Despite the international movement for review and recommendations by UK Home Affairs Select Committees in 2002 and 2012 and other evidence-based UK reports, successive Westminster Governments have resisted calls to examine the effectiveness of current drug policy. One consequence of drug legislation being a UK reserved power has been to stifle discussion and action by successive Holyrood Governments. Following the 2014 Referendum several proposals for full devolution of drug policy were made to the Smith Commission but were not included in Smith’s final recommendations. However, since the 2015 Westminster Elections the political landscape has changed, and Scotland could potentially use the ‘strong voice’ of its MPs to promote review and reform at Westminster for the benefit of all the UK.

In an article in the SJM in June 2014 (It is in the interests of justice and health to de-criminalise drug users) it was mooted that this discussion be initiated by academics, third sector and professional institutions with government representation also being invited. SDPC is such an innovation. Growing out of talks within academic and practitioner fields, SDPC seeks to involve academics, civic and statutory organisations, drug users and people recovering, their families, concerned citizens and government.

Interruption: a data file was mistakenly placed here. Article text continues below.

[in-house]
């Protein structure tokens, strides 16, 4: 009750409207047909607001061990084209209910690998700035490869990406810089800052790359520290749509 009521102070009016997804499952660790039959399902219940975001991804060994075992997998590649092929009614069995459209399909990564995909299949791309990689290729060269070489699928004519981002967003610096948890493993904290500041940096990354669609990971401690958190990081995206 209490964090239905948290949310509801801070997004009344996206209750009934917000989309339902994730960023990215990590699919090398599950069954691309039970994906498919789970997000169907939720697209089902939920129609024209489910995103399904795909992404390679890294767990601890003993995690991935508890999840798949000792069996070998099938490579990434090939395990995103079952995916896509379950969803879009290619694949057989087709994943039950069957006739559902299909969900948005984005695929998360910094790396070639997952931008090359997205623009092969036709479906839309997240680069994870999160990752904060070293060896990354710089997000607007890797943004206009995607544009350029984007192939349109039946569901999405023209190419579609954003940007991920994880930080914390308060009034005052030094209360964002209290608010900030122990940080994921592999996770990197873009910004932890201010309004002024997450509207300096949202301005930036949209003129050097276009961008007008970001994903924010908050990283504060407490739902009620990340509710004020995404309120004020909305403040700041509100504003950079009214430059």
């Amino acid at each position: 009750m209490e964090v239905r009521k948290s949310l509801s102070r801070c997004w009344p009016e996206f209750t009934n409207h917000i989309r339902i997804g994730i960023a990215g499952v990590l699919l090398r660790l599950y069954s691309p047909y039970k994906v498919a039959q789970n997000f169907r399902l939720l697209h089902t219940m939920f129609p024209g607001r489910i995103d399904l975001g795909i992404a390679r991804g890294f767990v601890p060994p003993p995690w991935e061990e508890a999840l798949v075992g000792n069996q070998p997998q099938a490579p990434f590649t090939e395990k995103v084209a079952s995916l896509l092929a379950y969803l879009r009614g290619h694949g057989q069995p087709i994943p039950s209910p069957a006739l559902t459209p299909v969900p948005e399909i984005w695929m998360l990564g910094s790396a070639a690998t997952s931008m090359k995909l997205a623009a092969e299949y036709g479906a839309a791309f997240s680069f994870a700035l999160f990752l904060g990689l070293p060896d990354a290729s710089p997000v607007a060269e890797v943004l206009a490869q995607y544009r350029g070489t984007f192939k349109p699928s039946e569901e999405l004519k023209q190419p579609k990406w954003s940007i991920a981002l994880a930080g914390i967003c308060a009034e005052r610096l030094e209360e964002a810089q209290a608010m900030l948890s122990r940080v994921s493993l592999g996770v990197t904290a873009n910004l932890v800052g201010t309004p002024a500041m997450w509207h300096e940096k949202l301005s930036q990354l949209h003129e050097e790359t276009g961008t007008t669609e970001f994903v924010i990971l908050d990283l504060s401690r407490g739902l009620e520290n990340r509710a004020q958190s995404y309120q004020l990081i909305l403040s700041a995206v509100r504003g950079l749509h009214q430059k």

For the reasons above, a participatory process deliberating drugs policy and practice, including regulation and taxation, could both inform Scotland’s approach to drugs and contribute to the development of knowledge internationally, with a strong emphasis on prevention. It could also help prepare for the United Nations General Assembly Special Session in 2016 (UNGASS 2016) taking stock of drug policy world-wide.

SDPC is very pleased that the inaugural conversation on 18 June 2015 will be hosted by Edinburgh University’s Academy of Government whose purpose is to ‘foster dialogue between academics and the community of practice; and to produce and disseminate knowledge and research on major public policy issues’, an ideal space for bringing together the many stakeholders having a perspective on this complex topic.

Numbers at the inaugural conversation will be limited due to the space available. But it is hoped that further conversations will take place and fresh thinking be liberated in a process drawing on the spirit of public social partnerships and co-production. People who would like to participate in future conversations or make comments now, can do so by emailing or

Hammersley, R. & Dalgarno, P. (2012). Drugs. Policy and Practice Series 12. Edinburgh: Dunedin Press.

Scottish Government (2009) Assessing the Scale and Impact of Illicit Drug Markets in Scotland.

Scottish Government (2011) The Commission on the Future Delivery of Public Services (Christie Commission)